If your tank only shows small signs of ich and not full outbreak, you can wait to see if your fishes can build immunity before it becomes an outbreak. Small signs mean only 1 or 2 fishes have a couple ich spots showing and scratch on sandbed/rocks from time to time. If this is the case and assume water quality is good and no bullying stress, you can try increase moonlight at night so your tank is never completely dark. Ich tends to attach to fish at night when they are "sleeping" in the same spot. With enough light, your fish will swim around all night (still not as active as day time). This in theory will make it harder for ich to attach and less stress for fishes as they are not fighting for sleeping spots. Over time (3+ months), fishes will buildup immunity to ich or not enough ich attach to fish to break the cycle. Again, this will not work if fish is heavily infected or a start of an ich outbreak.


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Great advice ^ I would really look at a freshwater dip or h2o2/freshwater dip if it is covered. In my reading and experience the gills get hammered!! I did a post mortem exam on an antheias that died on me... not a spot on the exterior, its gills looked like it was swimming in styrofoam dust. :( should have posted pics but i was bummed and pissed.

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Great info everyone. As I'm getting back into my hobby it's bouncing around in my mind again to get another QT setup sometime here soon. Right now I'm just runny a 34g Nano (knock on wood). It's always better to be prepared for the worst. Seems like when, not if, when it comes to ich, ugh!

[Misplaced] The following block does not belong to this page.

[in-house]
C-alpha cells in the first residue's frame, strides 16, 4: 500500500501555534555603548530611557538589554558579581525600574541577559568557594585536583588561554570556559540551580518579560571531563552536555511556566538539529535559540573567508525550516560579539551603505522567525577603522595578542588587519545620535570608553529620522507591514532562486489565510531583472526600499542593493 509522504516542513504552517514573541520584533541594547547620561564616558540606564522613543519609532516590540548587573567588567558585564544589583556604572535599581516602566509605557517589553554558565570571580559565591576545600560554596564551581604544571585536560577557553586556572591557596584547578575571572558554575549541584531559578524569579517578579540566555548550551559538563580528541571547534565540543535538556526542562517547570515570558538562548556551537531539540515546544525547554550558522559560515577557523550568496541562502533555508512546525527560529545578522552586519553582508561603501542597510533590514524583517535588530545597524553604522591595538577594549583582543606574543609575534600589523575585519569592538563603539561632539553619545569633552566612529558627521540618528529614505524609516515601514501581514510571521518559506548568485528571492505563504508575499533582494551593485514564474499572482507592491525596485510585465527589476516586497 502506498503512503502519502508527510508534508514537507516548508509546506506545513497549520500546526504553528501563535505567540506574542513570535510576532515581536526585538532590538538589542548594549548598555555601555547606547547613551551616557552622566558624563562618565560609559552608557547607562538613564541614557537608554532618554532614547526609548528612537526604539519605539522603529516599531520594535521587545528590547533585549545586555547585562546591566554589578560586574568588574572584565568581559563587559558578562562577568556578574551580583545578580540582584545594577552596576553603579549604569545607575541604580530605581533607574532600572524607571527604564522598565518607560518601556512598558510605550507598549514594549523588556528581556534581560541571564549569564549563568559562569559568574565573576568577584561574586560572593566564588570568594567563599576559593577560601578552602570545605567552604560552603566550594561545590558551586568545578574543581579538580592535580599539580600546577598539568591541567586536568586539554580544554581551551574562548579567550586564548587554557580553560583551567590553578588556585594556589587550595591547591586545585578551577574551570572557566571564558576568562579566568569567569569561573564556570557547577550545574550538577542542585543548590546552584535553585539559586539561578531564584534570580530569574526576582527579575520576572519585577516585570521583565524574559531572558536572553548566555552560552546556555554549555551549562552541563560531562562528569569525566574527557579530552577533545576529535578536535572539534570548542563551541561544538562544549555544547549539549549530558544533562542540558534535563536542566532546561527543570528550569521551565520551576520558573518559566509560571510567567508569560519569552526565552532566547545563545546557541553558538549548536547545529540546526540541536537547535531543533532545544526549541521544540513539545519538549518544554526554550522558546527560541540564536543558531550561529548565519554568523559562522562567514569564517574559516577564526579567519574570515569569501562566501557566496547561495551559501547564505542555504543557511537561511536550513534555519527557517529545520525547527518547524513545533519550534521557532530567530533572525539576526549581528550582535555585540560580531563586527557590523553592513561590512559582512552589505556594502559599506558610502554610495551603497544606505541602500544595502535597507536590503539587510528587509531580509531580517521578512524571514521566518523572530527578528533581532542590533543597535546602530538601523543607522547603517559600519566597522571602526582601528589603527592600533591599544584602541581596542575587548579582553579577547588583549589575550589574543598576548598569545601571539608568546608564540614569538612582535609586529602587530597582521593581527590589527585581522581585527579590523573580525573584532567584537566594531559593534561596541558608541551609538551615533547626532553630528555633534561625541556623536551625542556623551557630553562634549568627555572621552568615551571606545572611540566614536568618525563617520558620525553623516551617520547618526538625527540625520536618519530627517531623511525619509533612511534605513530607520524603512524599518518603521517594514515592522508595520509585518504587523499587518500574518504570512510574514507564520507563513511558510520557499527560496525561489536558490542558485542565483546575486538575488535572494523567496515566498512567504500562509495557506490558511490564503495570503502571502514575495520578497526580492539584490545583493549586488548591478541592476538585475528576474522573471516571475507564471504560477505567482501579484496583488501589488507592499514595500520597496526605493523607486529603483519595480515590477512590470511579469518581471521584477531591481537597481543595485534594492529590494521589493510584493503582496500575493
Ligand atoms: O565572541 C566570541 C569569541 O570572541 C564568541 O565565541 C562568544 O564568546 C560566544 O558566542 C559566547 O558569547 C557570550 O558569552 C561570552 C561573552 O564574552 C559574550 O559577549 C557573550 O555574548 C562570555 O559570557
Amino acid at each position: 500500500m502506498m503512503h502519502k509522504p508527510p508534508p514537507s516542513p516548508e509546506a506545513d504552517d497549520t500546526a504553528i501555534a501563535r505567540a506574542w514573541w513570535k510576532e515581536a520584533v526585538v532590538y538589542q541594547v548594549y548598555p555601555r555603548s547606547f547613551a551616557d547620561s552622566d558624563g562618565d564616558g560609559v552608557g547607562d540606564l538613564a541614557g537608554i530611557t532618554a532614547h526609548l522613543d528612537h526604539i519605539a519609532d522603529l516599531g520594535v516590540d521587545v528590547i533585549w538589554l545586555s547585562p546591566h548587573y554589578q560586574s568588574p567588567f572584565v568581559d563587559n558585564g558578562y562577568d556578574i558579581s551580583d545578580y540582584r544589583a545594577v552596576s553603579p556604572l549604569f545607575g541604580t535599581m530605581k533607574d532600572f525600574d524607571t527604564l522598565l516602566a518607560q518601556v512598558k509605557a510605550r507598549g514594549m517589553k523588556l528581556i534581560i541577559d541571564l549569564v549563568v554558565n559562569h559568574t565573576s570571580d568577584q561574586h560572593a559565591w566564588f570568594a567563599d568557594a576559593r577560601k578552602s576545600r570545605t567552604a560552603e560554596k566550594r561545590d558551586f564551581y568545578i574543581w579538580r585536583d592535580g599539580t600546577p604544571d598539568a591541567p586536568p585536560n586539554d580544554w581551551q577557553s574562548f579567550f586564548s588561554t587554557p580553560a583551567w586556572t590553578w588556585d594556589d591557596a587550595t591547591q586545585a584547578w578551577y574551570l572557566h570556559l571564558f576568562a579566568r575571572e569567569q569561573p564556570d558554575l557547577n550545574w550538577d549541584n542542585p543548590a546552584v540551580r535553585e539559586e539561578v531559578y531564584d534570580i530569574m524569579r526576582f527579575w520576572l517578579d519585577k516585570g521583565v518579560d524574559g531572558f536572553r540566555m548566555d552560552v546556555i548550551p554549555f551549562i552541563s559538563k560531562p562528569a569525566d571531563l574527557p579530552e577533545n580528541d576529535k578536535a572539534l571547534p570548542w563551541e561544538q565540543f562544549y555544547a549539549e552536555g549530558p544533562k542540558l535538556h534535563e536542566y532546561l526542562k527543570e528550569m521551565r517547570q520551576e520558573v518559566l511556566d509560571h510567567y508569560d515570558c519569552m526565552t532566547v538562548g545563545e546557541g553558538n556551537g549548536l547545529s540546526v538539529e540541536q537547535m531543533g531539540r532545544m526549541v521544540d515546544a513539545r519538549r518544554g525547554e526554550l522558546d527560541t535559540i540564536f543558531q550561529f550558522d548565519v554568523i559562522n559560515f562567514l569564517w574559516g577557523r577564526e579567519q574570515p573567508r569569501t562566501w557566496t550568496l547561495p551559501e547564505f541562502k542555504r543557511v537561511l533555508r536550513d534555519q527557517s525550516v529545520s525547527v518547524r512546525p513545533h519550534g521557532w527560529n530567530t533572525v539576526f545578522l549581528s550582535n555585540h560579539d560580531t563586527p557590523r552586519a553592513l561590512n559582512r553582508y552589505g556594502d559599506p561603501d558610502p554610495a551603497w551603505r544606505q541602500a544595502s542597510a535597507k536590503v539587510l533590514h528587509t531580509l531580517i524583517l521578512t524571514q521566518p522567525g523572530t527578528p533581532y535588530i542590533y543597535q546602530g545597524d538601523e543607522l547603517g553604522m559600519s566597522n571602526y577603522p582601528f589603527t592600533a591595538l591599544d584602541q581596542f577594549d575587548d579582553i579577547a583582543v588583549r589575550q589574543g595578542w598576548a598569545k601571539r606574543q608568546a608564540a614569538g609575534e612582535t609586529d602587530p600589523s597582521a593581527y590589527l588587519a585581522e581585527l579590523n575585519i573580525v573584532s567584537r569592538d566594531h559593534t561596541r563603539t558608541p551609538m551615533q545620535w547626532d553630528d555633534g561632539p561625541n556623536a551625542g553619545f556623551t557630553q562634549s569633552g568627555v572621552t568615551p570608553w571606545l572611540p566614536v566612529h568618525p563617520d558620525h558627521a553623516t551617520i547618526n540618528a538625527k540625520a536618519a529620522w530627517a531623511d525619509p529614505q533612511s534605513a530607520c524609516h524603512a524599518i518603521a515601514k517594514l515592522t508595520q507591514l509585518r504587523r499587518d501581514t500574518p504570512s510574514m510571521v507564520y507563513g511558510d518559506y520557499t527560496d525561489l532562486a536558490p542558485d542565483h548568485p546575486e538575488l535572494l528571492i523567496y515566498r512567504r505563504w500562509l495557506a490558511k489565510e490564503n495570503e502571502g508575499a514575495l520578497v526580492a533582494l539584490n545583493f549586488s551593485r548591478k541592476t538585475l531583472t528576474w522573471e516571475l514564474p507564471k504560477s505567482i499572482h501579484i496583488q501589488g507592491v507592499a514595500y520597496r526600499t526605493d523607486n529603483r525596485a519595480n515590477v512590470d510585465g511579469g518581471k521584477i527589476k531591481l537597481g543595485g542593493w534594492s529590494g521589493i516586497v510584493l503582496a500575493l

OP, keeps us posted, I've used copper before with great success. Fallow sucks, but it can be best if you can get everyone out safely. Best of luck to you.


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The real suck of it all is that ich can come in on anything - as people have noted. The spores can rest on rocks, corals, gravel, whatever. The only way to truly be safe is to QT/Treat all incoming fish and then keep all new corals etc. in a fallow tank for the full 74 days, which sucks.

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My foxface is still alive in a 5g hospital tank running Cupramine. He's not happy, but he's not breathing fast, he responds to my presence and seems to sleep most of the day by his colloration. He's eating very little, but seems to be healthy. Nothing else in the tank has come down with it since I raised the Ph and KH, but I realized too late that I hadn't seen my dragonette in a while. Then I remembered one small white spot I had seen on her weeks ago. She's probably gone, and the reproduction cycle of ich has probably started. My Anthia is hanging out by my cleaner shrimp though, which is a bad sign. So far, not terrible.

Edited by air561

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Good luck.  I went this through over a year ago not knowing if I had velvet or ich.  Assuming velvet due to the speed at which it was wiping out fish in my tank. 

My best advice is to wait the full fallow period and add a week or so.  I jumped the gun and put them back in the tank at 9 weeks of coppersafe treatment only to have it return a month later and almost kill fish again.  luckily the second round I saw it starting early signs and pulled the all fish.   Second round they were out of the tank for 4 full months and treated with Chloroquine Phosphate which is more effective against velvet than copper but can be used to treat both.  Also if using CP powder pre mix the dosage with water before adding to the QT.